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Patients who had resection within 12 weeks of diagnosis of stage I NSCLC were found to have lower rates of recurrence.
A new study concerning patients treated in the Veterans Hospital Administration (VHA) system who were diagnosed with stage I non–small cell lung cancer (NSCLC) showed that those with longer wait times between cancer diagnosis and surgical treatment (TTS) were at a greater risk of disease recurrence and decreased survival times, according to data published in JAMA Network Open.1
Study investigators hypothesized that TTS would have negative disease outcomes, including pathologic upstaging and recurrence. TTS and was defined as time between radiological diagnosis and surgical treatment.
“While the patient demographics may not be uniformly comparable to the overall U.S. population, the general patterns of lung cancer care and health outcomes are similar between veterans and nonveterans. This means our findings are very likely to be relevant for the broad population of [patients with] early-stage lung cancer,” Brendan Heiden, MD, of the Washington University School of Medicine in St. Louis and author on the study, said in a press release.2
Investigators used the VHA to look at 9904 participants, of whom 96.3% were men. The mean age of the patients was 67.7 years. The study also noted that 26.6% of patients had a 0-day wait time between diagnosis and surgery. Patient characteristics such as age, sex, body mass index, income, comorbidities, and race were also collected.
This study looked at patients treated between October 2006 and September 2016 and focused on those who had been diagnosed with stage I NSCLC and were to undergo resection. Those who were not evaluated in the study included those with tumor sizes greater than T1-2; receipt of neoadjuvant chemotherapy; extremely delayed surgical treatment, defined as more than 6 months between diagnosis and surgical procedure; and receipt of an operation for recurrent disease.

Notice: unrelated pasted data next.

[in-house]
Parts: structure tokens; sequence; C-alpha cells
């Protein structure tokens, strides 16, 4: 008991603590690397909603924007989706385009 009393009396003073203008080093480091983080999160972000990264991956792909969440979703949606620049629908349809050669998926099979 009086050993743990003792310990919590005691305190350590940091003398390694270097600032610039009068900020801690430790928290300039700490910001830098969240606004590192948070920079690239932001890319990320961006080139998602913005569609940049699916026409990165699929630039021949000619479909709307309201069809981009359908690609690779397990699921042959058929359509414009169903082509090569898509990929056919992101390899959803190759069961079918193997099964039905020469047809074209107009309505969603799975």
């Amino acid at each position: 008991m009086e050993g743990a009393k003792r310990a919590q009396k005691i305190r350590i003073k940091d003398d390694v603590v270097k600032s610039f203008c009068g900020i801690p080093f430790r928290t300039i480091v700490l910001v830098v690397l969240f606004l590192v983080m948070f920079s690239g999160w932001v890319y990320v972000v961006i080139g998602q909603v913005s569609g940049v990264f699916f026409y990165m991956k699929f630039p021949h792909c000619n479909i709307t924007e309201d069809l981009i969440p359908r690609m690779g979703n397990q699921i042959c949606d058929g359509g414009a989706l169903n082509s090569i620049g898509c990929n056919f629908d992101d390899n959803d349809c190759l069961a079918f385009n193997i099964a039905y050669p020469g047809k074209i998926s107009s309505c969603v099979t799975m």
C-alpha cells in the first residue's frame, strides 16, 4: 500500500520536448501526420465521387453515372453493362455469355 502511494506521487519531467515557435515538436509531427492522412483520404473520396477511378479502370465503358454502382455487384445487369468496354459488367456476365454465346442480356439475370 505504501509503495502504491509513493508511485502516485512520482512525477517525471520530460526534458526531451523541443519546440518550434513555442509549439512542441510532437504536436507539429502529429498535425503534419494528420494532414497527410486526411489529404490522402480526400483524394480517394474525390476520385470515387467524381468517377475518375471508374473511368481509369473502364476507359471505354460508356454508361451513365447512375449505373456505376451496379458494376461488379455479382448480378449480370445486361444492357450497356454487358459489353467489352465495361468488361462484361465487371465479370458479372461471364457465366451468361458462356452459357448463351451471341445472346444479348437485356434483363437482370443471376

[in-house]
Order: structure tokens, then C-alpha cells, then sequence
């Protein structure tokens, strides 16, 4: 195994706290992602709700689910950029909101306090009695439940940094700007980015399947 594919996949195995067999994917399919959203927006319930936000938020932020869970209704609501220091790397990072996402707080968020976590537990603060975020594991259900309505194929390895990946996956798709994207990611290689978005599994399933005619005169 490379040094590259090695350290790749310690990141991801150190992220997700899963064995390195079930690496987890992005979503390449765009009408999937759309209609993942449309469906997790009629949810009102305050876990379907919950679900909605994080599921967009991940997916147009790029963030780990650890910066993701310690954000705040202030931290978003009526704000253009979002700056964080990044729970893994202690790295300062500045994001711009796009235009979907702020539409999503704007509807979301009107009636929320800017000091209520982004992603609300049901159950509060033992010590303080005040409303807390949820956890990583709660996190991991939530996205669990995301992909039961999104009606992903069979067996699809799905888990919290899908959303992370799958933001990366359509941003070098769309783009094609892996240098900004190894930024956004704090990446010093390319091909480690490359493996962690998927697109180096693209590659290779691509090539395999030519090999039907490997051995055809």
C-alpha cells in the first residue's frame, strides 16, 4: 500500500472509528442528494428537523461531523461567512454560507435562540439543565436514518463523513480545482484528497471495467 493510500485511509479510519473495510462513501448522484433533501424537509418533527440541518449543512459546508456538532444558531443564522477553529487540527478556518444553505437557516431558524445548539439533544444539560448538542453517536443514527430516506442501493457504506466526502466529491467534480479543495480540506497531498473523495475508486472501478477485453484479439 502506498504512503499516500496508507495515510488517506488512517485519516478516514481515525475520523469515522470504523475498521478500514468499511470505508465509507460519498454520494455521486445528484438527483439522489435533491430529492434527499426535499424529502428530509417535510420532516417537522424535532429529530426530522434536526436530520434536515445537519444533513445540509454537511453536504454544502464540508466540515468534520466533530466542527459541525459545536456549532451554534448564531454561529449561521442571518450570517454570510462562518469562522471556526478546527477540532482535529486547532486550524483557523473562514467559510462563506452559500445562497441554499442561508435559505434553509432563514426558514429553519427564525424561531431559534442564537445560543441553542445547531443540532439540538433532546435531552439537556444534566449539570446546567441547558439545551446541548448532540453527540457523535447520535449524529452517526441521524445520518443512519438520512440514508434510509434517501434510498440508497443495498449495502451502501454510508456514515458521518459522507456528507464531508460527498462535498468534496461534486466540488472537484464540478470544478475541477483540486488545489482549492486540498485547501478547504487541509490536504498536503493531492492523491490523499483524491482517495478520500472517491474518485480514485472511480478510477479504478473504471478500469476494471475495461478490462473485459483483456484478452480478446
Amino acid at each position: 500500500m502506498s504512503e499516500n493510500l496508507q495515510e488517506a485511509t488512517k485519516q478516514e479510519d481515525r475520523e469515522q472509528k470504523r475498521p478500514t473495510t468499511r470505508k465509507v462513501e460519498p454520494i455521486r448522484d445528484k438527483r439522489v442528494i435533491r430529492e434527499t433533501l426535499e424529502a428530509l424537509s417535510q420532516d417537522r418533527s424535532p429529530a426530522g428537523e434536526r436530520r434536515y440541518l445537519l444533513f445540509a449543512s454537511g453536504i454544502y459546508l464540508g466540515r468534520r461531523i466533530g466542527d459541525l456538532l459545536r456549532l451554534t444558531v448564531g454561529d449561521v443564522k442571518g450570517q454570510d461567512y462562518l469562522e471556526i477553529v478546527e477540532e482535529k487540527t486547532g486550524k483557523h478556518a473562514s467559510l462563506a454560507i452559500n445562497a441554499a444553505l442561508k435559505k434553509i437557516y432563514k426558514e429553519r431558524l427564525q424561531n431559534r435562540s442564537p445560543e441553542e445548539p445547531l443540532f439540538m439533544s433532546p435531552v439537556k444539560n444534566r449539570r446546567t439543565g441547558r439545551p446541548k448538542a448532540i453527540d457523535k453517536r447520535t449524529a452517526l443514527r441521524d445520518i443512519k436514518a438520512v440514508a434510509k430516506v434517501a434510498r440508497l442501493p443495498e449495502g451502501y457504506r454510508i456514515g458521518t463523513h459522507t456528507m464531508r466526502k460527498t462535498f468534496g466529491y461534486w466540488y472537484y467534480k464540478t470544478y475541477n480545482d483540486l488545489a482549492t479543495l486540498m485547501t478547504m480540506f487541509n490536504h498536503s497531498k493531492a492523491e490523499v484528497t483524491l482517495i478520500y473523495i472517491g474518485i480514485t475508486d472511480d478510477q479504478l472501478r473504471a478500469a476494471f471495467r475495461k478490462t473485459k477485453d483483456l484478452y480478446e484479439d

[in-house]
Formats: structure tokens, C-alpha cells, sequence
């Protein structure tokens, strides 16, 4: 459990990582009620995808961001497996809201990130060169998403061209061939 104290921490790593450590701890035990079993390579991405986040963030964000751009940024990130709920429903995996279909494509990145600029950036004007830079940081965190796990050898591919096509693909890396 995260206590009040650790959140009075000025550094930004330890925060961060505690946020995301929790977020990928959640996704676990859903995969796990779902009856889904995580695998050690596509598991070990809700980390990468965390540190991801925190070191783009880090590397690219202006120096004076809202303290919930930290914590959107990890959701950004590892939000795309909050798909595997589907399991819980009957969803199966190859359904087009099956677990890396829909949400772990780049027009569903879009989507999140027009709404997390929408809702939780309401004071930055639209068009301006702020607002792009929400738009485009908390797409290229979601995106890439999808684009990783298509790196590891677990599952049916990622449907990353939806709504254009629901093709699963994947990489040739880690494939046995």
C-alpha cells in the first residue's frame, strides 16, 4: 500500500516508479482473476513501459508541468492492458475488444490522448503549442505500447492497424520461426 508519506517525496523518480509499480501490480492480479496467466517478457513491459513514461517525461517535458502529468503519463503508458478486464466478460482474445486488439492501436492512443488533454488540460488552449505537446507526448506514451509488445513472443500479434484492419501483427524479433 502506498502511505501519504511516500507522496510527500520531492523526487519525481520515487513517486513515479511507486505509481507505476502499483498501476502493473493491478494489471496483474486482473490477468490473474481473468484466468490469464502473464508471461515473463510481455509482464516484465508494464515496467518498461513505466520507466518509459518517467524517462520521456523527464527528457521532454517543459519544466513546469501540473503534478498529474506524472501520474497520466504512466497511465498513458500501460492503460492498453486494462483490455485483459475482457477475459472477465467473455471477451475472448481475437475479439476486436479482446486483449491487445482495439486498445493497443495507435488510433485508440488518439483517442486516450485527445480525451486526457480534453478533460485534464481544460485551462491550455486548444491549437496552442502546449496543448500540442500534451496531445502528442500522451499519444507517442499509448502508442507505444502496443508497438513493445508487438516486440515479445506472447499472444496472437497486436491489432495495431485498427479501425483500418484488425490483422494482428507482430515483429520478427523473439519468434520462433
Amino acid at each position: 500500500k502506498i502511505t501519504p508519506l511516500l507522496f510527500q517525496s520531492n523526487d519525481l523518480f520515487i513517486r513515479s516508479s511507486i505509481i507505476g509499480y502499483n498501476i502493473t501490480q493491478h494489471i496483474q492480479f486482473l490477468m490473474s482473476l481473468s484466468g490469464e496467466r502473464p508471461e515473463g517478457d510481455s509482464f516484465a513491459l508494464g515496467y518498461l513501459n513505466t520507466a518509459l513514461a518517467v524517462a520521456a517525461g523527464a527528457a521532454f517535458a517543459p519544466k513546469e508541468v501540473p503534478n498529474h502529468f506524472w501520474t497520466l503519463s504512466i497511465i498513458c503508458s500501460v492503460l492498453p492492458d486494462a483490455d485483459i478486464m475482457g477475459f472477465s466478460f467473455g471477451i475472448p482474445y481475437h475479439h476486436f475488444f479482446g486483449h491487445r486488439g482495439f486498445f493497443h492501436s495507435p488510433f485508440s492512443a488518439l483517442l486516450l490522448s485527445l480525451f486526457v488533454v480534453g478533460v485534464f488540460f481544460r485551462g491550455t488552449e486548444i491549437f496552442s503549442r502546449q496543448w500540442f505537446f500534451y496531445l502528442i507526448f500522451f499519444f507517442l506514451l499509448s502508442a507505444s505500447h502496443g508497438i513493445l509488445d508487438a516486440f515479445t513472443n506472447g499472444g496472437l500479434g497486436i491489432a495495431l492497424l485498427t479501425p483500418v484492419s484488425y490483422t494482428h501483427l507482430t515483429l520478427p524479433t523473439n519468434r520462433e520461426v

Investigators assessed upstaging and positive margins using a multivariable logistic regression model. Most patients presented with adenocarcinomas (52.9%) with tumors greater than grade I. After 30 days, 2.1% of the patients had died, and 8.2% had been readmitted.
In 12.3% of patients, pathologic upstaging was found and positive margins were reported in 3.1% of patients. Those with higher odds of upstaging happened to be younger, with an odds ratio for every 1 year of age increase at 0.985 (95% CI, 0.975-0.996; P = .006).
Recurrence was detected in 42.0% of patients, with a median time to recurrence of 1.24 years. It was found that for each week of surgical delay beyond 12 weeks, recurrence increased by 0.4% (HR, 1.004; 95% CI, 1.001-1.006; P = .002).
This study did not find any relation between delayed surgery time and pathological upstaging or resection of positive margins. Investigators noted that veterans tend to wait longer for surgical treatment than the rest of the general population.
“Physicians and patients want to know more about the safety of delaying surgery. The risks have been poorly understood because previous studies have used imprecise definitions for the date of cancer diagnosis,” said Varun Puri, MD, MSCI, another author on the study.2 “The goal of our study was to provide more uniform data, which we did by tracking patients from most recent CT scan diagnosis to day of surgery,”
The strengths of this study show a cohort that all has access to universal health care through the VHA. The data were also accessible and allowed the investigators to view long-term oncologic outcomes.
Some limitations included the use of data-based CT imaging, which may be imperfect. Additionally, preoperative confirmation of pathological cases of NSCLC is typically not available.
The study authors concluded it’s imperative to schedule surgery within 12 weeks of diagnosis in order to minimize recurrence of cancer.
1. Heiden BT, Eaton DB, Engelhardt KE, et al. Analysis of delayed surgical treatment and oncologic outcomes in clinical stage I non–small cell lung cancer. JAMA Network Open. 2021;4(5):e2111613. doi:10.1001/jamanetworkopen.2021.11613
2. Delaying lung cancer surgery associated with higher risk of recurrence, death. News Release. Washington University in St. Louis. May 27, 2021. Accessed June 15, 2021. https://medicine.wustl.edu/news/delaying-lung-cancer-surgery-associated-with-higher-risk-of-recurrence-death/